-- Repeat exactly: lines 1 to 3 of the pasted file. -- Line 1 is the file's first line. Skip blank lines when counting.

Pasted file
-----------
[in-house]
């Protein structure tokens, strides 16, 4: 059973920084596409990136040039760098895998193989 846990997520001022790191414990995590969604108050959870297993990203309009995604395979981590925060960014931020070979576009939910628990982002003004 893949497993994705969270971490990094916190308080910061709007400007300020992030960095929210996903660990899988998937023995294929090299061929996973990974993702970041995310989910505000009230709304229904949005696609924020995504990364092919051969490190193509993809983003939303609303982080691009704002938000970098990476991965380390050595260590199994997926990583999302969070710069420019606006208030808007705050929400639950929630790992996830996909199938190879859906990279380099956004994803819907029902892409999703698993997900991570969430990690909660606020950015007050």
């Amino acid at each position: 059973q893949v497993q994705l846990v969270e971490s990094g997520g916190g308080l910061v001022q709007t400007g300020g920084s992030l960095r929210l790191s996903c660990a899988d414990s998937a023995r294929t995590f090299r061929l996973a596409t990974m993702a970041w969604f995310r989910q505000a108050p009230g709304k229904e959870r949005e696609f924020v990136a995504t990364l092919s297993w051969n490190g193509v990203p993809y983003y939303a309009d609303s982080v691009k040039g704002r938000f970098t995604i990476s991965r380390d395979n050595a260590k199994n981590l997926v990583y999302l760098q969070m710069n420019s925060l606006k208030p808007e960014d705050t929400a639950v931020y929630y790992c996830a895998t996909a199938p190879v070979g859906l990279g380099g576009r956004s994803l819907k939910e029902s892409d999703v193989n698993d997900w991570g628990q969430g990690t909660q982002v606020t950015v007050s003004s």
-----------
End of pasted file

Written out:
[in-house]
């Protein structure tokens, strides 16, 4: 059973920084596409990136040039760098895998193989 846990997520001022790191414990995590969604108050959870297993990203309009995604395979981590925060960014931020070979576009939910628990982002003004 893949497993994705969270971490990094916190308080910061709007400007300020992030960095929210996903660990899988998937023995294929090299061929996973990974993702970041995310989910505000009230709304229904949005696609924020995504990364092919051969490190193509993809983003939303609303982080691009704002938000970098990476991965380390050595260590199994997926990583999302969070710069420019606006208030808007705050929400639950929630790992996830996909199938190879859906990279380099956004994803819907029902892409999703698993997900991570969430990690909660606020950015007050």
């Amino acid at each position: 059973q893949v497993q994705l846990v969270e971490s990094g997520g916190g308080l910061v001022q709007t400007g300020g920084s992030l960095r929210l790191s996903c660990a899988d414990s998937a023995r294929t995590f090299r061929l996973a596409t990974m993702a970041w969604f995310r989910q505000a108050p009230g709304k229904e959870r949005e696609f924020v990136a995504t990364l092919s297993w051969n490190g193509v990203p993809y983003y939303a309009d609303s982080v691009k040039g704002r938000f970098t995604i990476s991965r380390d395979n050595a260590k199994n981590l997926v990583y999302l760098q969070m710069n420019s925060l606006k208030p808007e960014d705050t929400a639950v931020y929630y790992c996830a895998t996909a199938p190879v070979g859906l990279g380099g576009r956004s994803l819907k939910e029902s892409d999703v193989n698993d997900w991570g628990q969430g990690t909660q982002v606020t950015v007050s003004s």